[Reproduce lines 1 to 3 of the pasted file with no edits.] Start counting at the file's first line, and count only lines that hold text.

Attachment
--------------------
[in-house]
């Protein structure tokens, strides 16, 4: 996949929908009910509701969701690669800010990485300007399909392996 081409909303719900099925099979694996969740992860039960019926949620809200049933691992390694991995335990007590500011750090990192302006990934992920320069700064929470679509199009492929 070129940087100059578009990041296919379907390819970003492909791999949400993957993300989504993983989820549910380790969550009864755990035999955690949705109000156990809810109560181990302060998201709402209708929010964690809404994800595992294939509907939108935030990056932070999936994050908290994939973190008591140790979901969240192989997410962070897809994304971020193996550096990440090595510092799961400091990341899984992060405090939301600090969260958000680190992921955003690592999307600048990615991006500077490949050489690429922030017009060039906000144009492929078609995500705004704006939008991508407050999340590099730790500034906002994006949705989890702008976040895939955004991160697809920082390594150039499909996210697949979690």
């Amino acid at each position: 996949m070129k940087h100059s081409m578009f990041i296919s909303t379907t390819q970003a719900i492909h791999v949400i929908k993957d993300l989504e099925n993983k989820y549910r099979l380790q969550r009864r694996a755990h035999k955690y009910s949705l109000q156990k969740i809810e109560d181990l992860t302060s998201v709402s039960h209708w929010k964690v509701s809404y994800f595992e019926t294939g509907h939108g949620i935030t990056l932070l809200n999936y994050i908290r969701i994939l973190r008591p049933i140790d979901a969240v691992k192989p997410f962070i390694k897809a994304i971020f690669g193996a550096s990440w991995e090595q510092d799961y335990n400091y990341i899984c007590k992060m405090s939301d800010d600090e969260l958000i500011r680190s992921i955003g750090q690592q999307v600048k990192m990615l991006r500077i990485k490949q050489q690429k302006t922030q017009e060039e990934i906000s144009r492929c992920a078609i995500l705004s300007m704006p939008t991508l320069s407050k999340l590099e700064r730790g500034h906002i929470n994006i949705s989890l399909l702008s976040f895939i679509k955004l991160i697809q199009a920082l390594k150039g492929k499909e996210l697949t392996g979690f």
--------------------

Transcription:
[in-house]
């Protein structure tokens, strides 16, 4: 996949929908009910509701969701690669800010990485300007399909392996 081409909303719900099925099979694996969740992860039960019926949620809200049933691992390694991995335990007590500011750090990192302006990934992920320069700064929470679509199009492929 070129940087100059578009990041296919379907390819970003492909791999949400993957993300989504993983989820549910380790969550009864755990035999955690949705109000156990809810109560181990302060998201709402209708929010964690809404994800595992294939509907939108935030990056932070999936994050908290994939973190008591140790979901969240192989997410962070897809994304971020193996550096990440090595510092799961400091990341899984992060405090939301600090969260958000680190992921955003690592999307600048990615991006500077490949050489690429922030017009060039906000144009492929078609995500705004704006939008991508407050999340590099730790500034906002994006949705989890702008976040895939955004991160697809920082390594150039499909996210697949979690």
């Amino acid at each position: 996949m070129k940087h100059s081409m578009f990041i296919s909303t379907t390819q970003a719900i492909h791999v949400i929908k993957d993300l989504e099925n993983k989820y549910r099979l380790q969550r009864r694996a755990h035999k955690y009910s949705l109000q156990k969740i809810e109560d181990l992860t302060s998201v709402s039960h209708w929010k964690v509701s809404y994800f595992e019926t294939g509907h939108g949620i935030t990056l932070l809200n999936y994050i908290r969701i994939l973190r008591p049933i140790d979901a969240v691992k192989p997410f962070i390694k897809a994304i971020f690669g193996a550096s990440w991995e090595q510092d799961y335990n400091y990341i899984c007590k992060m405090s939301d800010d600090e969260l958000i500011r680190s992921i955003g750090q690592q999307v600048k990192m990615l991006r500077i990485k490949q050489q690429k302006t922030q017009e060039e990934i906000s144009r492929c992920a078609i995500l705004s300007m704006p939008t991508l320069s407050k999340l590099e700064r730790g500034h906002i929470n994006i949705s989890l399909l702008s976040f895939i679509k955004l991160i697809q199009a920082l390594k150039g492929k499909e996210l697949t392996g979690f």